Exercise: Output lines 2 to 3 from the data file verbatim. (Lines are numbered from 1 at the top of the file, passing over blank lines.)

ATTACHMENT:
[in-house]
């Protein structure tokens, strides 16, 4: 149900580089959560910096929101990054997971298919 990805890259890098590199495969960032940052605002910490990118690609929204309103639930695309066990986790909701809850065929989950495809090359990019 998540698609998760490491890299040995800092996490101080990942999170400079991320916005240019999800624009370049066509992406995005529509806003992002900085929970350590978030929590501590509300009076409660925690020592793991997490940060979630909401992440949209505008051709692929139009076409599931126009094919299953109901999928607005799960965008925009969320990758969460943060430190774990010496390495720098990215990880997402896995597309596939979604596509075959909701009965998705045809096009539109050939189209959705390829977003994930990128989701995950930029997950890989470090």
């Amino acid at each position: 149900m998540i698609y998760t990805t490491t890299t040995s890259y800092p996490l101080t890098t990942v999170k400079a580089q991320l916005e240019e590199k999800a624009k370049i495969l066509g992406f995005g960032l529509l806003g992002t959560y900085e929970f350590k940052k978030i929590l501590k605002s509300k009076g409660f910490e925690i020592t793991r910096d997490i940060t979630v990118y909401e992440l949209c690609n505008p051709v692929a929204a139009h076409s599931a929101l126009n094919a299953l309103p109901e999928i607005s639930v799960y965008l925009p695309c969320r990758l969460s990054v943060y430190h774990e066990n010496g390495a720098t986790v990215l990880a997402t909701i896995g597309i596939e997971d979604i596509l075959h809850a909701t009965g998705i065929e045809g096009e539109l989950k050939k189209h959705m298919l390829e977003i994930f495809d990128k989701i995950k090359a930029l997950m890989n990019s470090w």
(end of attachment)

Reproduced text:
């Protein structure tokens, strides 16, 4: 149900580089959560910096929101990054997971298919 990805890259890098590199495969960032940052605002910490990118690609929204309103639930695309066990986790909701809850065929989950495809090359990019 998540698609998760490491890299040995800092996490101080990942999170400079991320916005240019999800624009370049066509992406995005529509806003992002900085929970350590978030929590501590509300009076409660925690020592793991997490940060979630909401992440949209505008051709692929139009076409599931126009094919299953109901999928607005799960965008925009969320990758969460943060430190774990010496390495720098990215990880997402896995597309596939979604596509075959909701009965998705045809096009539109050939189209959705390829977003994930990128989701995950930029997950890989470090």
């Amino acid at each position: 149900m998540i698609y998760t990805t490491t890299t040995s890259y800092p996490l101080t890098t990942v999170k400079a580089q991320l916005e240019e590199k999800a624009k370049i495969l066509g992406f995005g960032l529509l806003g992002t959560y900085e929970f350590k940052k978030i929590l501590k605002s509300k009076g409660f910490e925690i020592t793991r910096d997490i940060t979630v990118y909401e992440l949209c690609n505008p051709v692929a929204a139009h076409s599931a929101l126009n094919a299953l309103p109901e999928i607005s639930v799960y965008l925009p695309c969320r990758l969460s990054v943060y430190h774990e066990n010496g390495a720098t986790v990215l990880a997402t909701i896995g597309i596939e997971d979604i596509l075959h809850a909701t009965g998705i065929e045809g096009e539109l989950k050939k189209h959705m298919l390829e977003i994930f495809d990128k989701i995950k090359a930029l997950m890989n990019s470090w």